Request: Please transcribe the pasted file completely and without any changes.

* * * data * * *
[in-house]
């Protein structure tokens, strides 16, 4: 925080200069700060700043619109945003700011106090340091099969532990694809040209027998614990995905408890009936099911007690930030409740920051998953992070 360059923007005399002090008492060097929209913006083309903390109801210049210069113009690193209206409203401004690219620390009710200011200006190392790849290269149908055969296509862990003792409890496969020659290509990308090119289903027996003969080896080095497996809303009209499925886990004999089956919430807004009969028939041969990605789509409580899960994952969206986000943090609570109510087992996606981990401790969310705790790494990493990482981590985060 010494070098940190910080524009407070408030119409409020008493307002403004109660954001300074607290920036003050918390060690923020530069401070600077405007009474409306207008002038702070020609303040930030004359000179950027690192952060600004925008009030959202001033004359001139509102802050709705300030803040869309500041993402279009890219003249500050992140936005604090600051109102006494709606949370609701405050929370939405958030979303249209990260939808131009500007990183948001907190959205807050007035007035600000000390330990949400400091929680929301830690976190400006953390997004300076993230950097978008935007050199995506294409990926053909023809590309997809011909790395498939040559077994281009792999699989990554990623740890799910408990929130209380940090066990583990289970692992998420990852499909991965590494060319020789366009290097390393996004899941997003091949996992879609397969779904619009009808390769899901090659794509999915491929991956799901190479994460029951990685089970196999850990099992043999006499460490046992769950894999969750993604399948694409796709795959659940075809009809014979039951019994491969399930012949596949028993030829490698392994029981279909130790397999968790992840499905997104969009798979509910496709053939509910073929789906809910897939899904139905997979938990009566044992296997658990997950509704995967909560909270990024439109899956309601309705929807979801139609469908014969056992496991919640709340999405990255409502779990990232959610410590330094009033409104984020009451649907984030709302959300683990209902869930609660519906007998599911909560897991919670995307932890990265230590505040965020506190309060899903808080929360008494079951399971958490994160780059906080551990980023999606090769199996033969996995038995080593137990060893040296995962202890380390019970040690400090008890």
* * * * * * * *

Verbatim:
[in-house]
């Protein structure tokens, strides 16, 4: 925080200069700060700043619109945003700011106090340091099969532990694809040209027998614990995905408890009936099911007690930030409740920051998953992070 360059923007005399002090008492060097929209913006083309903390109801210049210069113009690193209206409203401004690219620390009710200011200006190392790849290269149908055969296509862990003792409890496969020659290509990308090119289903027996003969080896080095497996809303009209499925886990004999089956919430807004009969028939041969990605789509409580899960994952969206986000943090609570109510087992996606981990401790969310705790790494990493990482981590985060 010494070098940190910080524009407070408030119409409020008493307002403004109660954001300074607290920036003050918390060690923020530069401070600077405007009474409306207008002038702070020609303040930030004359000179950027690192952060600004925008009030959202001033004359001139509102802050709705300030803040869309500041993402279009890219003249500050992140936005604090600051109102006494709606949370609701405050929370939405958030979303249209990260939808131009500007990183948001907190959205807050007035007035600000000390330990949400400091929680929301830690976190400006953390997004300076993230950097978008935007050199995506294409990926053909023809590309997809011909790395498939040559077994281009792999699989990554990623740890799910408990929130209380940090066990583990289970692992998420990852499909991965590494060319020789366009290097390393996004899941997003091949996992879609397969779904619009009808390769899901090659794509999915491929991956799901190479994460029951990685089970196999850990099992043999006499460490046992769950894999969750993604399948694409796709795959659940075809009809014979039951019994491969399930012949596949028993030829490698392994029981279909130790397999968790992840499905997104969009798979509910496709053939509910073929789906809910897939899904139905997979938990009566044992296997658990997950509704995967909560909270990024439109899956309601309705929807979801139609469908014969056992496991919640709340999405990255409502779990990232959610410590330094009033409104984020009451649907984030709302959300683990209902869930609660519906007998599911909560897991919670995307932890990265230590505040965020506190309060899903808080929360008494079951399971958490994160780059906080551990980023999606090769199996033969996995038995080593137990060893040296995962202890380390019970040690400090008890």